Electronic Trading of Corporate Bonds: Buy-Side Says: Don’t Fix What Ain’t Broken

Marketsmuse.com continues coverage of corporate bond electronic trading initiatives with outtake courtesy of coverage by Traders Magazine and column authored by Wall Street & Technology’s Ivy Schmerken. MM editor note: Since it was our chief honcho who coined the phrase “electronification of markets” 20 years ago, we’re also the first to say “If anyone has their pulse on fixed income electronic trading schemes, Ivy does.”

While new electronic venues are pushing to solve a liquidity shortage, buyside traders say the market is working fine, and they value dealer relationships.

Ivy Schmerken
Ivy Schmerken

Buyside traders say they are still finding liquidity from traditional voice dealers in the corporate bond market, though they will increase their usage of electronic venues for small trades to boost efficiency.

Despite concerns about a looming liquidity crisis and sellside balance sheets constraints, head traders speaking at an industry conference sponsored by Tabb Group said they mainly rely on voice traders to meet their liquidity needs.

Though the panel discussion was focused on the liquidity conundrum and the development of electronic bond trading networks, buyside traders said the market is working fine and they are not in a panic over a potential liquidity crisis.

“There are people confused as to where we are now and where they think we will be if we don’t see some automation or electronification of the market,” said Michael Nappi, VP Investment Grade Trader, Investment Grade FI at Eaton Vance. He said liquidity weaknesses do not affect all issues and sectors.

“The easier trades are actually easier now than they’ve ever been to do,” said Nappi, attributing this to order management system tools. Problem areas are the small issues, off-the-run bonds such as one with a maturity of 2032. These “are as difficult as they’ve ever been,” he said.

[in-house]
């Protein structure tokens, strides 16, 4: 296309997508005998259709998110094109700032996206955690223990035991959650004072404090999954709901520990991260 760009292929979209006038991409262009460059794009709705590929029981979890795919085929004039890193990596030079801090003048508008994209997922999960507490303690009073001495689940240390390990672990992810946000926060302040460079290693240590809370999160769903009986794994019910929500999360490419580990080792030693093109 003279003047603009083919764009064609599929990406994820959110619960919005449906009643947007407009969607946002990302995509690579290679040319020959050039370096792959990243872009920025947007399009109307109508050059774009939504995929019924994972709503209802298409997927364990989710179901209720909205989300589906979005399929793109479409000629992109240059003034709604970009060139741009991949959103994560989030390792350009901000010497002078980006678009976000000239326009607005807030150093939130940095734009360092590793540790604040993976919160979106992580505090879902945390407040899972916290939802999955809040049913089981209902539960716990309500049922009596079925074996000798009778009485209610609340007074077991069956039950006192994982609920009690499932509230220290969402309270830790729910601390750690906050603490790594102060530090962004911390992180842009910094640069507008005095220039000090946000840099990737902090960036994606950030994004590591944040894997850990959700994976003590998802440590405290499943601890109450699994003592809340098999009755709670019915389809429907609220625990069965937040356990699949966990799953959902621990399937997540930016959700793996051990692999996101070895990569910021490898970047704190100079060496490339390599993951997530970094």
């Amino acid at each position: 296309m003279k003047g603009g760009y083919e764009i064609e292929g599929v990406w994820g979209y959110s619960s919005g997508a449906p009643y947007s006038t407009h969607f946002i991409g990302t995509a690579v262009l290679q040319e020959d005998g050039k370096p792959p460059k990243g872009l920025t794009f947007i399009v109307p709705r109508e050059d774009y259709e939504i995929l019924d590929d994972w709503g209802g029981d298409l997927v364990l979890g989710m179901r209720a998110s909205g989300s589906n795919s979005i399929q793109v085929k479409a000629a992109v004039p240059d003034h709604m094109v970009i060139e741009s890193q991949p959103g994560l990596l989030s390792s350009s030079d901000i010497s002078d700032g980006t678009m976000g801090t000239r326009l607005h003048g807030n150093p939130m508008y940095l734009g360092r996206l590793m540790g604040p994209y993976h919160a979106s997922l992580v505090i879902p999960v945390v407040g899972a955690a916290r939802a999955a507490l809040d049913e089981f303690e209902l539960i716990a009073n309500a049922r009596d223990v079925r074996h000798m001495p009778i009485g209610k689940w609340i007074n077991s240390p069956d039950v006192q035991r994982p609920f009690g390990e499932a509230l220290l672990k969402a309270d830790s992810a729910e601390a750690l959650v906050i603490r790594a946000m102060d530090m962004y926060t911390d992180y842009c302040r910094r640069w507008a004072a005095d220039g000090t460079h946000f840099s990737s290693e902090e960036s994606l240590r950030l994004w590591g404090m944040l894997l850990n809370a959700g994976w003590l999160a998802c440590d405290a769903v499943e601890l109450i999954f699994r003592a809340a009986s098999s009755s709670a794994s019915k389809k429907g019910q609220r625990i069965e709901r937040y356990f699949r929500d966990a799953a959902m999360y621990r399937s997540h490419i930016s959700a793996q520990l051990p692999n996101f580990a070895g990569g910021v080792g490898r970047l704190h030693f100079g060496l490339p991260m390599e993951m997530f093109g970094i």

Amy Koch, managing director, head of fixed income trading at Standish Mellon Asset

Management Company, suggested that the media is blowing the liquidity shortage out of proportion. “I don’t think that liquidity is down to zero and balance sheets are down to zero in the way they are made out to be in the press,” said Koch. “I don’t think it’s that bad and I’m on the front lines every day.”

While acknowledging later on that sellside balance sheets are scarce, Koch conveyed it’s the relationships with dealers that enables the buy side to move large size.

“The voice market for us, whether you are going to one, three or five dealers is really what helps paint the picture for what you are trying to do,” said Koch on the panel. “It really helps you gather information; it helps you form relationships.”

The bulk of trading in the $7 trillion U.S. corporate bond market is dealer-to-client through voice and through request-for-quote (RFQ) platforms, where the buyside submits queries for bids and offers to the sellside based on their credit relationships.

But the market is poised for change as the Federal Reserve is preparing to raise interest rates.

Some market participants worry that a Fed move will precipitate a mass exodus from corporate bonds through a small door, and this is putting pressure on the market to seek alternative liquidity sources of liquidity.

For the entire story by Ivy Schmerken, please click here